the monstrous moonshine picture – 1

We’re slowly closing in on the elusive moonshine picture, which is the subgraph of Conway’s Big Picture needed to describe all 171 moonshine groups.

About nine years ago I had a first go at it, drawing a tiny fraction of it, just enough to understand the 9 moonshine groups appearing in Duncan’s realization of McKay’s E(8)-observation.

Over the last weeks I’ve made enough doodles to feel confident that the full picture is within reach and is less unwieldy than I once feared it might be.

The moonshine picture only involves about 212 lattices and there are about 97 snakes crawling into it, the dimension of the largest cell being 3.

I write ‘about’ on purpose as I may have forgotten a few, or counted some twice as is likely to happen in all projects involving a few hundreds of things. I’ll come back to it later.

For now, I can only show you the monstrous moonshine painting, which is a work by the Chilean artist Magdalena Atria.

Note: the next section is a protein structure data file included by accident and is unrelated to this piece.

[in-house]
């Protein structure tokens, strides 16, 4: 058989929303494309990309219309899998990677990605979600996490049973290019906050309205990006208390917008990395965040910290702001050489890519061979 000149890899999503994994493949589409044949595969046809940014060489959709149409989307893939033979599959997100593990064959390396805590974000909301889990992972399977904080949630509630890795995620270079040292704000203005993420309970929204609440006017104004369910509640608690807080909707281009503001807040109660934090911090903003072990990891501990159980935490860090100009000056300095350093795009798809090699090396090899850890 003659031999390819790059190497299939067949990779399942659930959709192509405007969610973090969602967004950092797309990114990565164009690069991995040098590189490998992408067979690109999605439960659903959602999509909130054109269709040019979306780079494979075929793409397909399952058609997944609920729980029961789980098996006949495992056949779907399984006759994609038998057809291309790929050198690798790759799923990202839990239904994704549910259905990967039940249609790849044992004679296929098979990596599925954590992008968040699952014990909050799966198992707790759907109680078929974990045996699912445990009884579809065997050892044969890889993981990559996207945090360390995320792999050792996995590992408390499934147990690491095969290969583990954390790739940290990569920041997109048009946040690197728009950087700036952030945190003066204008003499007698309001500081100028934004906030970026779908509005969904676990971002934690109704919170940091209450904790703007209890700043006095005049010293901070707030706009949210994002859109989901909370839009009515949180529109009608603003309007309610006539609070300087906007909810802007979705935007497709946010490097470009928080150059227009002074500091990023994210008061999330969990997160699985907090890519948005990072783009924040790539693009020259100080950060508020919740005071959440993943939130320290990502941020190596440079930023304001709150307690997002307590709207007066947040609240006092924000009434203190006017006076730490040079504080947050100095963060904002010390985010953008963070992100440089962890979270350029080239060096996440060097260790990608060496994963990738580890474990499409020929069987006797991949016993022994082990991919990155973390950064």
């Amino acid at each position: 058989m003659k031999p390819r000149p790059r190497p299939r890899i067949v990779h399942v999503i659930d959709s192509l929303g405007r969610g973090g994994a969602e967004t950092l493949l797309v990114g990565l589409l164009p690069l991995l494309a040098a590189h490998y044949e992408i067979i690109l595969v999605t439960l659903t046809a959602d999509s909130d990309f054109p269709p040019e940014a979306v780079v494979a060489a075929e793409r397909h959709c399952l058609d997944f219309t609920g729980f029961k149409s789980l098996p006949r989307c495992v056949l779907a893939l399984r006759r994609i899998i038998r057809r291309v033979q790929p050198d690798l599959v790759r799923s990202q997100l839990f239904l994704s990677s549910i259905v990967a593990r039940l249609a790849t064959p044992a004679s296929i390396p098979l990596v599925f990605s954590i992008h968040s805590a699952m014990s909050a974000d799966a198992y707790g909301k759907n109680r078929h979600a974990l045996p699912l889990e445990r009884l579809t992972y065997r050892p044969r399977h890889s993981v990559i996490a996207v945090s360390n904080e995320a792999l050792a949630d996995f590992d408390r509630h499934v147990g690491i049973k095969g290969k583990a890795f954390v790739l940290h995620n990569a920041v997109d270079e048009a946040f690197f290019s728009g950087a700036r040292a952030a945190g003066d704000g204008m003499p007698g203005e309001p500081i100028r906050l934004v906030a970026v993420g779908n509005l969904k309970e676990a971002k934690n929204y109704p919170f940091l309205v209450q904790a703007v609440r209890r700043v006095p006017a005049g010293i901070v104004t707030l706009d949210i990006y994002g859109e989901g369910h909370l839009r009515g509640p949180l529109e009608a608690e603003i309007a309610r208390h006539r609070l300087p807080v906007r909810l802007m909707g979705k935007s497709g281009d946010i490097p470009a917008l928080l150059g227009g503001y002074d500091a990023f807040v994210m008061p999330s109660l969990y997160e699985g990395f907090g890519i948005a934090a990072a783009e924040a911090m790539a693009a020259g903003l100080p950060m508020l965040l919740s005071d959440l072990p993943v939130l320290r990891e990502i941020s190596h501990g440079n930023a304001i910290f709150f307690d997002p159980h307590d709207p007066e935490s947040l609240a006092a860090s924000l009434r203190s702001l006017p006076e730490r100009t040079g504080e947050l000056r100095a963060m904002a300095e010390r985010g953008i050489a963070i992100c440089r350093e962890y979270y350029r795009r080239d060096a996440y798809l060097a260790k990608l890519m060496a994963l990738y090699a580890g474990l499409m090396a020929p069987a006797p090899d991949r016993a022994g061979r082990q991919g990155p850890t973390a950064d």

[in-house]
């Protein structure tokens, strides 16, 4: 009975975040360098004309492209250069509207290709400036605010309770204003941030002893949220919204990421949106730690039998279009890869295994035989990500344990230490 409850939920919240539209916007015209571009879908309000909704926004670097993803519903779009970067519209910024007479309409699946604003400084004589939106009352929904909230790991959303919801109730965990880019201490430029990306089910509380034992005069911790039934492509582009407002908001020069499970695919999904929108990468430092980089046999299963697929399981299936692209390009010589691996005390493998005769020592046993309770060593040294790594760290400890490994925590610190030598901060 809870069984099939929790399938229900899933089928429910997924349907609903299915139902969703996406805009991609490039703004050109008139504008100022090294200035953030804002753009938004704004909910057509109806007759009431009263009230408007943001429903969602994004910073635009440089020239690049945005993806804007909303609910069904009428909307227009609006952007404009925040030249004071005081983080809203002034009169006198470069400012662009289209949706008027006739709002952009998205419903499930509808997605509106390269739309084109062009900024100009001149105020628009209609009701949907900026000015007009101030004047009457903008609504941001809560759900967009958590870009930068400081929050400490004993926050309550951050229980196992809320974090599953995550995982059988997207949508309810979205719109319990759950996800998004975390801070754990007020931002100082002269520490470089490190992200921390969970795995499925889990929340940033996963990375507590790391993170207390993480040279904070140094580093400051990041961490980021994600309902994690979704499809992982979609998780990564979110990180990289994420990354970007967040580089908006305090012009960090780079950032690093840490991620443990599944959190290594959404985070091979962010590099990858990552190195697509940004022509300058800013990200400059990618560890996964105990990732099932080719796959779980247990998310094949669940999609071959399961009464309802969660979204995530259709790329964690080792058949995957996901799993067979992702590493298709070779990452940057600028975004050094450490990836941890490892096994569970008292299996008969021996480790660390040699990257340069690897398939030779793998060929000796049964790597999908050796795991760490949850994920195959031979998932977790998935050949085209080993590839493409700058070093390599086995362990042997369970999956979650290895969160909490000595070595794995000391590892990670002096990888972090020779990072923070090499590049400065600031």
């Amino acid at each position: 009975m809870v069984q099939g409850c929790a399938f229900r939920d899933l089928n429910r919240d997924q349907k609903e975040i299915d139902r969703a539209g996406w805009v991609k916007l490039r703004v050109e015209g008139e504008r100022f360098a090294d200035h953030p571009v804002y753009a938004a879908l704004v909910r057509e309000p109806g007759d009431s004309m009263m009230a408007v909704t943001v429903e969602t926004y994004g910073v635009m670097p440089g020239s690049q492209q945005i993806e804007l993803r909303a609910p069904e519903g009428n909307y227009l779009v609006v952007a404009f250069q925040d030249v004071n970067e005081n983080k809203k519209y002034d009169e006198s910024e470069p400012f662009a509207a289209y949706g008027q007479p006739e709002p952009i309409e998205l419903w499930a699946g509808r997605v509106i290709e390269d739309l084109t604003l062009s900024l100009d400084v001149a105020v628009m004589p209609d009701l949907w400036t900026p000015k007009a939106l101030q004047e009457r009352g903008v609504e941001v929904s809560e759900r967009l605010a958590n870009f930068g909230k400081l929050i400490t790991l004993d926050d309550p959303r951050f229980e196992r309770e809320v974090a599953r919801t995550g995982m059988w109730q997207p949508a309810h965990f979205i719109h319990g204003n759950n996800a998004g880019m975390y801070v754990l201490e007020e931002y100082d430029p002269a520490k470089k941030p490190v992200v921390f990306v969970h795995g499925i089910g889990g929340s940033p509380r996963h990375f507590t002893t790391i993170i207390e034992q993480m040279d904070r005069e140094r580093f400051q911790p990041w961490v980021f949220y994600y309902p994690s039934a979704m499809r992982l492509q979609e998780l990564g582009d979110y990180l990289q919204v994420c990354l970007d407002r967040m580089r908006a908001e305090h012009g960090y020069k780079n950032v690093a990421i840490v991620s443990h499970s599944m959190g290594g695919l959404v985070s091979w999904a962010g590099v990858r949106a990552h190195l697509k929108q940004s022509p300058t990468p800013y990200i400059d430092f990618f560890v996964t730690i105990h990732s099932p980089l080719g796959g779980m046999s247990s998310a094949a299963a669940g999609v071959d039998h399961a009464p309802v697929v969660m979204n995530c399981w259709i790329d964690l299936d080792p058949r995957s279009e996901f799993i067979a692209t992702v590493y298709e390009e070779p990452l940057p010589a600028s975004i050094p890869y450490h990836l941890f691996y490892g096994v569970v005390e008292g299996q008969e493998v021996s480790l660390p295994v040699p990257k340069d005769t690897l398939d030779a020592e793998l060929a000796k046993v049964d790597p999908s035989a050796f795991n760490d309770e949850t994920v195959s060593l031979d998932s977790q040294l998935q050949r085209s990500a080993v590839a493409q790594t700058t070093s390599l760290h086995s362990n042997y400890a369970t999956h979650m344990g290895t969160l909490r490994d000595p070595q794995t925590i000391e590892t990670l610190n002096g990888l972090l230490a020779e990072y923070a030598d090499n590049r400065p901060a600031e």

Here’s a close up:

It is a large scale painting made with plasticine, directly attached to the wall of the Alejandra Von Hartz gallery where it was exhibited in 2010.

What does it have to do with monstrous moonshine?

From the press release:

“In mathematics ‘monstrous moonshine’ is a term devised by John H. Conway and Simon P. Norton in 1979, used to describe the (then totally unexpected) connection between the monster group M and modular functions.

The term ‘monstrous moonshine’ was picked to convey the feelings from the bizarre relations between seemingly unrelated structures. The same spirit of connecting apparently unrelated situations, at times revealing deeper links and at times constructing them, permeates through Atria’s work in this exhibition.”

I was impressed by the first sentence until I read the Wikipedia article on monstrous moonshine which starts off with:

“In mathematics, monstrous moonshine, or moonshine theory, is the unexpected connection between the monster group M and modular functions, in particular, the j function. The term was coined by John Conway and Simon P. Norton in 1979.”

It appears that curators of art-exhibitions, and the intended public of their writings, are familiar with modular forms and functions, but fail to grasp the $j$-function.

When they speak about ‘modular forms’, I fear they’re thinking of something entirely different.